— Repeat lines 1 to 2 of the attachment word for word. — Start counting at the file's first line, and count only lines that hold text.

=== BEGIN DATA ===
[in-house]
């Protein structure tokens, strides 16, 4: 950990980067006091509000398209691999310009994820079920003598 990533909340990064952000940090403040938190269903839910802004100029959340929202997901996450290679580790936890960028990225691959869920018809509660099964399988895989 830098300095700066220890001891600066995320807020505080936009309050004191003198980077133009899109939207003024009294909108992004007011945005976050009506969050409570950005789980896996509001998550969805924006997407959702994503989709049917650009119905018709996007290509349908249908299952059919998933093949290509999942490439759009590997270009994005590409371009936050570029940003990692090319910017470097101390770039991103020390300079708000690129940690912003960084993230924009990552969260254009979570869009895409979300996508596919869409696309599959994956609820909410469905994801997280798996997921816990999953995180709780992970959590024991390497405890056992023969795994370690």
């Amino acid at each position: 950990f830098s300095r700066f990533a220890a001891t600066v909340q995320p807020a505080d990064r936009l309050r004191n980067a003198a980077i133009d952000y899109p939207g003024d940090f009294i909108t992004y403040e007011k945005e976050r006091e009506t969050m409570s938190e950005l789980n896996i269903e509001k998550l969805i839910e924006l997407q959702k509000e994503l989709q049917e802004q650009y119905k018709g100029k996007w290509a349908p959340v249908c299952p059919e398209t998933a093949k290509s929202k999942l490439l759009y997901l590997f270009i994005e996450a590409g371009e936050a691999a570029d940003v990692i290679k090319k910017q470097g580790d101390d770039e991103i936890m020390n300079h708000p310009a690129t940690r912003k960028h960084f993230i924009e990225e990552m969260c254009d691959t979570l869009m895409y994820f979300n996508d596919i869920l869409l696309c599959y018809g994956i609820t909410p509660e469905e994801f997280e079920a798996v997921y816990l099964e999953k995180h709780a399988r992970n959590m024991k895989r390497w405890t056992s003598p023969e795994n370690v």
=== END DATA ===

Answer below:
[in-house]
């Protein structure tokens, strides 16, 4: 950990980067006091509000398209691999310009994820079920003598 990533909340990064952000940090403040938190269903839910802004100029959340929202997901996450290679580790936890960028990225691959869920018809509660099964399988895989 830098300095700066220890001891600066995320807020505080936009309050004191003198980077133009899109939207003024009294909108992004007011945005976050009506969050409570950005789980896996509001998550969805924006997407959702994503989709049917650009119905018709996007290509349908249908299952059919998933093949290509999942490439759009590997270009994005590409371009936050570029940003990692090319910017470097101390770039991103020390300079708000690129940690912003960084993230924009990552969260254009979570869009895409979300996508596919869409696309599959994956609820909410469905994801997280798996997921816990999953995180709780992970959590024991390497405890056992023969795994370690």